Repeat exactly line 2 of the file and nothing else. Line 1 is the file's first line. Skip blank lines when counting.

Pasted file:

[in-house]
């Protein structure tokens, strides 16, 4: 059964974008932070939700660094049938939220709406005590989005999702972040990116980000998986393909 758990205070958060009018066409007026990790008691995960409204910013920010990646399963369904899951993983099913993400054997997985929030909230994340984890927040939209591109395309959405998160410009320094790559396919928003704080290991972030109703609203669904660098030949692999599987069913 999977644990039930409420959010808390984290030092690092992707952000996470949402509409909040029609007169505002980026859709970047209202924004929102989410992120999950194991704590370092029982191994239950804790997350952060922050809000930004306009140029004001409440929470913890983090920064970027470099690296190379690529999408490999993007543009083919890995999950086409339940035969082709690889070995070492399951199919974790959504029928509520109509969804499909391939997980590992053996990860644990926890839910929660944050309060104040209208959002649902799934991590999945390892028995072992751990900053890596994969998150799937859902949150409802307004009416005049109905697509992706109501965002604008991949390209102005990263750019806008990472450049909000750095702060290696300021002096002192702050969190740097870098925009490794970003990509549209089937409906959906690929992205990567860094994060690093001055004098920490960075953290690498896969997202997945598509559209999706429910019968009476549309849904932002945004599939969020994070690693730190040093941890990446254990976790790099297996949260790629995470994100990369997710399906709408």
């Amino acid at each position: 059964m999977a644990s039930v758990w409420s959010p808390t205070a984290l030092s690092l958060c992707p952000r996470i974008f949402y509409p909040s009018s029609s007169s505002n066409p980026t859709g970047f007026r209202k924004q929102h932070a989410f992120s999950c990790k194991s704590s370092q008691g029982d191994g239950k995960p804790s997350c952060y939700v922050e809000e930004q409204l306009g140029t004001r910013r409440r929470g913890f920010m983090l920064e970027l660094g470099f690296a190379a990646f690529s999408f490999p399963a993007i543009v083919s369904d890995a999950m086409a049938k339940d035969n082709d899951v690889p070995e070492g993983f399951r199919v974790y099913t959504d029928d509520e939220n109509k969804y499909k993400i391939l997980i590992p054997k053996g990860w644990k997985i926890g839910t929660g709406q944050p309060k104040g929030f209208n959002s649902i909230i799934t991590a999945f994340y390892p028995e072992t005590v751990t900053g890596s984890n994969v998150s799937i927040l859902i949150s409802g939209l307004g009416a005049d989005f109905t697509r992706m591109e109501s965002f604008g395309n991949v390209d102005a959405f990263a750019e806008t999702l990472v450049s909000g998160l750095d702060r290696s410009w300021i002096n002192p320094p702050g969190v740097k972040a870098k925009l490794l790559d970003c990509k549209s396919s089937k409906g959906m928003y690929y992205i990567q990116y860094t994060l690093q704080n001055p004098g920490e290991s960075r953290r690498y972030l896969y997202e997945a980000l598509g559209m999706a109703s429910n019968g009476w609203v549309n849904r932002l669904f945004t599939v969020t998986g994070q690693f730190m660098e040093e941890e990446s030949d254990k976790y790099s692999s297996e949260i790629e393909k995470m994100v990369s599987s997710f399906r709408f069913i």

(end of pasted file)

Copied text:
């Protein structure tokens, strides 16, 4: 059964974008932070939700660094049938939220709406005590989005999702972040990116980000998986393909 758990205070958060009018066409007026990790008691995960409204910013920010990646399963369904899951993983099913993400054997997985929030909230994340984890927040939209591109395309959405998160410009320094790559396919928003704080290991972030109703609203669904660098030949692999599987069913 999977644990039930409420959010808390984290030092690092992707952000996470949402509409909040029609007169505002980026859709970047209202924004929102989410992120999950194991704590370092029982191994239950804790997350952060922050809000930004306009140029004001409440929470913890983090920064970027470099690296190379690529999408490999993007543009083919890995999950086409339940035969082709690889070995070492399951199919974790959504029928509520109509969804499909391939997980590992053996990860644990926890839910929660944050309060104040209208959002649902799934991590999945390892028995072992751990900053890596994969998150799937859902949150409802307004009416005049109905697509992706109501965002604008991949390209102005990263750019806008990472450049909000750095702060290696300021002096002192702050969190740097870098925009490794970003990509549209089937409906959906690929992205990567860094994060690093001055004098920490960075953290690498896969997202997945598509559209999706429910019968009476549309849904932002945004599939969020994070690693730190040093941890990446254990976790790099297996949260790629995470994100990369997710399906709408």